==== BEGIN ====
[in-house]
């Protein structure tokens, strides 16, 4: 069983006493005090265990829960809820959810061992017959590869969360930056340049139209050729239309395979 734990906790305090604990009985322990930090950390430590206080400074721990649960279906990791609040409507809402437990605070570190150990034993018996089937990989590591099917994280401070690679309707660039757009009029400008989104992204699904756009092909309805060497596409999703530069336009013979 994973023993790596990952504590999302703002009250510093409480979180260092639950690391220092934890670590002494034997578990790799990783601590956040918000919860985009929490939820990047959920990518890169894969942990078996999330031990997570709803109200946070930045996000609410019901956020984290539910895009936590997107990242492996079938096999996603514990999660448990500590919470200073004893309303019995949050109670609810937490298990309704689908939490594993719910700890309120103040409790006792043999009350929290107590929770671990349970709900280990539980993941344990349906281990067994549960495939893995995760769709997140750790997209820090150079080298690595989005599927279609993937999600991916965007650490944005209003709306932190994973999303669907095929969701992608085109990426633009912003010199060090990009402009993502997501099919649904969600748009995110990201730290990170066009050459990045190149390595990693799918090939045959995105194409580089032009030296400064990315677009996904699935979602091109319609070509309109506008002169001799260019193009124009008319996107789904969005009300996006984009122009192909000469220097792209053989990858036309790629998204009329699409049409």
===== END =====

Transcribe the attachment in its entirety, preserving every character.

[in-house]
């Protein structure tokens, strides 16, 4: 069983006493005090265990829960809820959810061992017959590869969360930056340049139209050729239309395979 734990906790305090604990009985322990930090950390430590206080400074721990649960279906990791609040409507809402437990605070570190150990034993018996089937990989590591099917994280401070690679309707660039757009009029400008989104992204699904756009092909309805060497596409999703530069336009013979 994973023993790596990952504590999302703002009250510093409480979180260092639950690391220092934890670590002494034997578990790799990783601590956040918000919860985009929490939820990047959920990518890169894969942990078996999330031990997570709803109200946070930045996000609410019901956020984290539910895009936590997107990242492996079938096999996603514990999660448990500590919470200073004893309303019995949050109670609810937490298990309704689908939490594993719910700890309120103040409790006792043999009350929290107590929770671990349970709900280990539980993941344990349906281990067994549960495939893995995760769709997140750790997209820090150079080298690595989005599927279609993937999600991916965007650490944005209003709306932190994973999303669907095929969701992608085109990426633009912003010199060090990009402009993502997501099919649904969600748009995110990201730290990170066009050459990045190149390595990693799918090939045959995105194409580089032009030296400064990315677009996904699935979602091109319609070509309109506008002169001799260019193009124009008319996107789904969005009300996006984009122009192909000469220097792209053989990858036309790629998204009329699409049409």